NASA Will Launch ‘Psyche’ Mission To Explore Asteroid Worth More Than The Global Economy
A NASA mission to reveal more about a massive metal asteroid between Mars and Jupiter will go ahead after all, the space agency has announced.
16 Psyche—a 140-mile-wide/226-kilometer-wide asteroid—could contain a core of iron, nickel and gold worth $10,000 quadrillion.
NASA’s Psyche spacecraft was set to launch in August 2022 and arrive at the asteroid in 2026. However, software issues and mission development problems meant the mission missed its window. An internal continuation/termination review followed that asked if the mission would be able to overcome its issues to successfully launch in 2023.
NASA has now announced its decision to take the Psyche mission forward and target a launch no earlier than October 10, 2023.
“I’m extremely proud of the Psyche team,” said JPL Director Laurie Leshin. “During this review, they have demonstrated significant progress already made toward the future launch date. I am confident in the plan moving forward and excited by the unique and important science this mission will return.”
The Psyche mission is part of NASA’s Discovery Program of low-cost robotic space missions. Most asteroids are rocky or icy, but since 16 Psyche is thought to be the exposed metallic heart of a dead planet it’s hoped that the mission will provide insights into the our understanding of Earth’s planet’s core.
Software issues have set the mission’s timeline back by three years. Although when it takes off on top of a SpaceX Falcon Heavy rocket in October 2023 it will only have launched a little over a year late, celestial mechanics mean that it won’t get an all-important gravity-assist from Mars until 2026 instead of 2023.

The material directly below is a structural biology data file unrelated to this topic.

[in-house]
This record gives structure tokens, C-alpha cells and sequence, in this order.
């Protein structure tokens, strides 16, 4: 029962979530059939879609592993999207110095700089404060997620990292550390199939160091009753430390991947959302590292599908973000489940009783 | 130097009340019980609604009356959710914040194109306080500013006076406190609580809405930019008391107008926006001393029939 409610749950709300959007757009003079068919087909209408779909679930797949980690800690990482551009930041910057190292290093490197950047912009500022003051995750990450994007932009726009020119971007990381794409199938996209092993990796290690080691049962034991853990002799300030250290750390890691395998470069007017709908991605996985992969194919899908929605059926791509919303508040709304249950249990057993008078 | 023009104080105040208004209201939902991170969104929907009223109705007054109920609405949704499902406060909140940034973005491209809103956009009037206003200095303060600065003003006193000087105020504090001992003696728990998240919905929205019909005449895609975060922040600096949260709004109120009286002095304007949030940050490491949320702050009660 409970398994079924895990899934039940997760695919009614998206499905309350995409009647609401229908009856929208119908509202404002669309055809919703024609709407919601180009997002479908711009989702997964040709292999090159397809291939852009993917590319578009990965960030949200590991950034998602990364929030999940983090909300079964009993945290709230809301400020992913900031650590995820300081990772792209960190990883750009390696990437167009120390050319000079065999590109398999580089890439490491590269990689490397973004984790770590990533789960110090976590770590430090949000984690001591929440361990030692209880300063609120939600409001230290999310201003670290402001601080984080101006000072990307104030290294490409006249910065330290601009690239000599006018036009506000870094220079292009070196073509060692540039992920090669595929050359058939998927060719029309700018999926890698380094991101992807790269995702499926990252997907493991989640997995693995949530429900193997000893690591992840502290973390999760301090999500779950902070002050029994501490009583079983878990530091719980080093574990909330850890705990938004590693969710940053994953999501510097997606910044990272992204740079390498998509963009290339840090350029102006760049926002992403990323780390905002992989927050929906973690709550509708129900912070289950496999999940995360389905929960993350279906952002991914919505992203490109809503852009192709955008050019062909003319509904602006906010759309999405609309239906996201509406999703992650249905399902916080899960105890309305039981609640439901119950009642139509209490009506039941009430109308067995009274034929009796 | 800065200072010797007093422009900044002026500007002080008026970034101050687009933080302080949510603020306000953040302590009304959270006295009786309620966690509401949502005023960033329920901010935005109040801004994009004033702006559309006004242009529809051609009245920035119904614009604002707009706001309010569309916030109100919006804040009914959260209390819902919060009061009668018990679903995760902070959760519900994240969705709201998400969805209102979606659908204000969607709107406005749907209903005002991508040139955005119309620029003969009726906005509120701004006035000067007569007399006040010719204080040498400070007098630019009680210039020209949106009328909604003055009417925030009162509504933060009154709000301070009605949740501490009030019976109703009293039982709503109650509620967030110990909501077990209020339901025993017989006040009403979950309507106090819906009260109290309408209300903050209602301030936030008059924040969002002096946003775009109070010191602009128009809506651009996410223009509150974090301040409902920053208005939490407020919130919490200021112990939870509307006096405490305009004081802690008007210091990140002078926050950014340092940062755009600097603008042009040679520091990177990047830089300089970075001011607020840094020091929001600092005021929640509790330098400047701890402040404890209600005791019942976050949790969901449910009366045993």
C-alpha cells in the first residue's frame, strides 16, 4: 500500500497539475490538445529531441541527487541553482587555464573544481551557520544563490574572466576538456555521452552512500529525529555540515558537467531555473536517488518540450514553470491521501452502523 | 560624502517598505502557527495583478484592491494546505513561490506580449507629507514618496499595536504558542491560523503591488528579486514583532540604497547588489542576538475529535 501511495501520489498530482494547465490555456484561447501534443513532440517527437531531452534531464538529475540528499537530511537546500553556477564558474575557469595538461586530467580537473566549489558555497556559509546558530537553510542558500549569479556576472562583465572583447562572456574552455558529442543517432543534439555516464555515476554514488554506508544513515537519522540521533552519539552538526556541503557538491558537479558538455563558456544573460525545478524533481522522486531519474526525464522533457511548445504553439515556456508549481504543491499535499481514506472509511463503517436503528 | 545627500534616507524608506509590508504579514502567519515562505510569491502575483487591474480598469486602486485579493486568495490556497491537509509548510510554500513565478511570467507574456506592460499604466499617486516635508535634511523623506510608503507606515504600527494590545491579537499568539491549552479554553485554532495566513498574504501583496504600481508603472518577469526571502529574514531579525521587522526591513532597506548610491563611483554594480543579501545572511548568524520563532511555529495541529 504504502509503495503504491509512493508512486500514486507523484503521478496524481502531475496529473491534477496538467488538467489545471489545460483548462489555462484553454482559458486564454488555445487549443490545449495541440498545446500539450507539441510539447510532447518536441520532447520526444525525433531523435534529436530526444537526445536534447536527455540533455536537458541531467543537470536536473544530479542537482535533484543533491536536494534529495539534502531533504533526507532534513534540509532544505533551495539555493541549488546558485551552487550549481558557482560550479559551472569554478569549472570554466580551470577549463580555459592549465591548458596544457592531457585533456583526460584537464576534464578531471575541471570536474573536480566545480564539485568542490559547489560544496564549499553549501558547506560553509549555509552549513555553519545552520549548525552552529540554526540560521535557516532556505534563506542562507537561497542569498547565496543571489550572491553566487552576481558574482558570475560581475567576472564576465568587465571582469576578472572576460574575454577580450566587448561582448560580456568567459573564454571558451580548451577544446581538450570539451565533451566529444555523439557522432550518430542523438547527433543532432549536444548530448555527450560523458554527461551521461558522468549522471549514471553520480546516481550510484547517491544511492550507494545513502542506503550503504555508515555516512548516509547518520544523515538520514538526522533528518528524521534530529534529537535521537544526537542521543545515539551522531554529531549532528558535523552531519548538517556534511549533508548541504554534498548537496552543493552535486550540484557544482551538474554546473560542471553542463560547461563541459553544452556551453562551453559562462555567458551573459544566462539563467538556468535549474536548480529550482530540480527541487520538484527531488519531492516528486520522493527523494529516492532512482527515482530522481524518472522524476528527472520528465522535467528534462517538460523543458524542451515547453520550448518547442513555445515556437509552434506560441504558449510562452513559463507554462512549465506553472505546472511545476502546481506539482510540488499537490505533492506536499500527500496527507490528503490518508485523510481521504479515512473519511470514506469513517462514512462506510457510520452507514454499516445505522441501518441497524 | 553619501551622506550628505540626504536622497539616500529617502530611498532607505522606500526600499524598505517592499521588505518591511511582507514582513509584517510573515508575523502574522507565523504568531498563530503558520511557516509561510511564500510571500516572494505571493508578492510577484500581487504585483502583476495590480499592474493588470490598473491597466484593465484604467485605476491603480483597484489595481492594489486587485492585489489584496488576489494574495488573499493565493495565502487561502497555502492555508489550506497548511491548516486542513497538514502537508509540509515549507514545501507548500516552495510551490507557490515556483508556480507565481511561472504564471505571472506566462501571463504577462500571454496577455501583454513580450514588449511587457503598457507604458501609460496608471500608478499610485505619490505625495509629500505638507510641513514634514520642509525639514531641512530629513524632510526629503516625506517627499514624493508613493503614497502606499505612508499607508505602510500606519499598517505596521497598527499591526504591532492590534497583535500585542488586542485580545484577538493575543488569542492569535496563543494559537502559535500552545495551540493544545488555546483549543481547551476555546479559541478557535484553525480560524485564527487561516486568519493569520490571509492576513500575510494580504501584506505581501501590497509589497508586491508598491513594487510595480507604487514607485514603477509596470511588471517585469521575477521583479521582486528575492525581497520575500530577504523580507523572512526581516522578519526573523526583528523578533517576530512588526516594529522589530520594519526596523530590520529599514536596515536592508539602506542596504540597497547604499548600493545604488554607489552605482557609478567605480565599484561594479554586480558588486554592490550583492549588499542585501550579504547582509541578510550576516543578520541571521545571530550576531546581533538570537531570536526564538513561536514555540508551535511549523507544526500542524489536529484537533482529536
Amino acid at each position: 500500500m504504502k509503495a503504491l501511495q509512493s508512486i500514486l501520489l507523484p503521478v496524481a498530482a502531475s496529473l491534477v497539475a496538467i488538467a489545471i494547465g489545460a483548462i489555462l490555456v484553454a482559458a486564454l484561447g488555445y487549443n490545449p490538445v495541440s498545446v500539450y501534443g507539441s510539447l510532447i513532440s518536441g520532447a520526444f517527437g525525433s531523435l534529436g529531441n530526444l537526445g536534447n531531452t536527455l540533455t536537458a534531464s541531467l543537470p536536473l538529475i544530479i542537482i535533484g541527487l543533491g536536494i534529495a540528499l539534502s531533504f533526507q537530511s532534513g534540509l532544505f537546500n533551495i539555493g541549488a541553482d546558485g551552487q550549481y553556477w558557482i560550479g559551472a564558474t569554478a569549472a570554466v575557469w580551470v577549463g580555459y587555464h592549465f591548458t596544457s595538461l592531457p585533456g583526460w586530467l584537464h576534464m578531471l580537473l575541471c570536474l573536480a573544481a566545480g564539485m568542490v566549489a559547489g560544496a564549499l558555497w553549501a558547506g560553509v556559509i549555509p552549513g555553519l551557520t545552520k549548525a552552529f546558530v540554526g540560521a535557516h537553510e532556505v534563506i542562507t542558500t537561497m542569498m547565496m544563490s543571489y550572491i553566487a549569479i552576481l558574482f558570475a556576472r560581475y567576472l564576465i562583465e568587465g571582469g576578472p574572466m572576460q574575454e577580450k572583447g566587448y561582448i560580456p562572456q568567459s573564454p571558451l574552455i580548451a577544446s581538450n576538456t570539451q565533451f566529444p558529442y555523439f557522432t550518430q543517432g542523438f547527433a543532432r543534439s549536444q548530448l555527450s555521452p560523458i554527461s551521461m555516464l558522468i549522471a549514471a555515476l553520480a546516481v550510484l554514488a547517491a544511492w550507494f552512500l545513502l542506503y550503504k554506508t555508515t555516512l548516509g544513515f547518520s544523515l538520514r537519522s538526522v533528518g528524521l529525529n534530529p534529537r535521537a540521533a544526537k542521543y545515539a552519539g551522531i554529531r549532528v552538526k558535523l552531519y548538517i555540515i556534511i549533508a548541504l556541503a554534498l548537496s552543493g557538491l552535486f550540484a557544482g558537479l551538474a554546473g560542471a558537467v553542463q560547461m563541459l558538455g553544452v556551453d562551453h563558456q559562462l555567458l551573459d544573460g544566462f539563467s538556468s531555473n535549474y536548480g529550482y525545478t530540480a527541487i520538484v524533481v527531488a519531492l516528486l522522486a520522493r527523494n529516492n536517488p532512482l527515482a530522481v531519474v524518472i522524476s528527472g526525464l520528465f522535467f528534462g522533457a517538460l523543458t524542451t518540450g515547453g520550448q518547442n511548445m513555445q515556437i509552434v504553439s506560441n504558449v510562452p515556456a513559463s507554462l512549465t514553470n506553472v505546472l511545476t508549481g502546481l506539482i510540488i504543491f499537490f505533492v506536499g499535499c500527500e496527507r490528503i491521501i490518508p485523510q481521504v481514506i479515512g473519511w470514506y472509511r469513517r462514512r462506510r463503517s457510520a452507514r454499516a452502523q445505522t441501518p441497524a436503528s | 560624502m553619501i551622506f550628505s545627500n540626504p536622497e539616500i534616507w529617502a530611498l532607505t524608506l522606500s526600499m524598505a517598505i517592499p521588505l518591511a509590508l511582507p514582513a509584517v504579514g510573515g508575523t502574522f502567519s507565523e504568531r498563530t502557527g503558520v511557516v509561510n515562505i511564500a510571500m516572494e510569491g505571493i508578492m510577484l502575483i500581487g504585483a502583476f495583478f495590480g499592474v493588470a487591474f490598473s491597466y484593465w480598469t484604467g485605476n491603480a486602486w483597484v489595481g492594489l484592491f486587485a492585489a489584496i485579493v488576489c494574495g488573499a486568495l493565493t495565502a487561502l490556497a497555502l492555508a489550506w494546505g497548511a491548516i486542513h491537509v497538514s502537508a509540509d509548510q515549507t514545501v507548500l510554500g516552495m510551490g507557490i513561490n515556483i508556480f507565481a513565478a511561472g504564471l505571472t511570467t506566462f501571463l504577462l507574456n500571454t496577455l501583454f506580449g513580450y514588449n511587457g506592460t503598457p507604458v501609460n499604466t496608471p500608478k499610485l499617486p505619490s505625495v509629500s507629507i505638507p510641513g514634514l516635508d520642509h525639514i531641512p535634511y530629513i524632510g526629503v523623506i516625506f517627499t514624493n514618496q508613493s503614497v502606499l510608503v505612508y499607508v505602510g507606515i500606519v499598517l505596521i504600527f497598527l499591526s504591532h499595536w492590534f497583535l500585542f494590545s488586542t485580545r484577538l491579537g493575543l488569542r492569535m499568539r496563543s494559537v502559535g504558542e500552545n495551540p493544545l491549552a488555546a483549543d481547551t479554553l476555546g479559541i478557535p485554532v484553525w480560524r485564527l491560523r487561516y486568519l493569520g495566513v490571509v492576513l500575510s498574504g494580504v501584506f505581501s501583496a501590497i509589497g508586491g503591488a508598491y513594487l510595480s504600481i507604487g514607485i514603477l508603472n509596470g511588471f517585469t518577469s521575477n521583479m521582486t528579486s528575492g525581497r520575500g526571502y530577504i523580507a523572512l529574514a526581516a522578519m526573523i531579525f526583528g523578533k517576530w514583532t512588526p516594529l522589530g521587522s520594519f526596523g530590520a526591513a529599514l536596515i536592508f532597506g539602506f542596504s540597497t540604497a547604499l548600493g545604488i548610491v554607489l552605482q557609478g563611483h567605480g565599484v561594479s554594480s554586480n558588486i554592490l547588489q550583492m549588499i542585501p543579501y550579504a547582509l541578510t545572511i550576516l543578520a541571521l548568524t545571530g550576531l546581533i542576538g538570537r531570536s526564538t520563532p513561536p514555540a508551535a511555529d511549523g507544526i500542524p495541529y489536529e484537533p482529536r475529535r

Consequently the Psyche spacecraft will arrive at the asteroid—which is in the solar system’s main asteroid belt between Mars and Jupiter—in August 2029 instead of the originally planned January 2026. The orbiter will then begin at least 21 months in orbit mapping and studying the asteroid’s properties.
The Psyche spacecraft will then use its three science instruments to make measurements of asteroid:
a magnetometer to measure the asteroid’s magnetic field.
a multispectral imager to capture images of its surface and data, about what its made of, and its geological features.
spectrometers that analyze the neutrons and gamma rays coming from the surface to reveal what the asteroid is made of.
Also part of the mission is NASA’s Deep Space Optical Communications tech demo, which will test high-data-rate laser “space broadband.” That could mean, in future, live video from Mars.
Wishing you clear skies and wide eyes.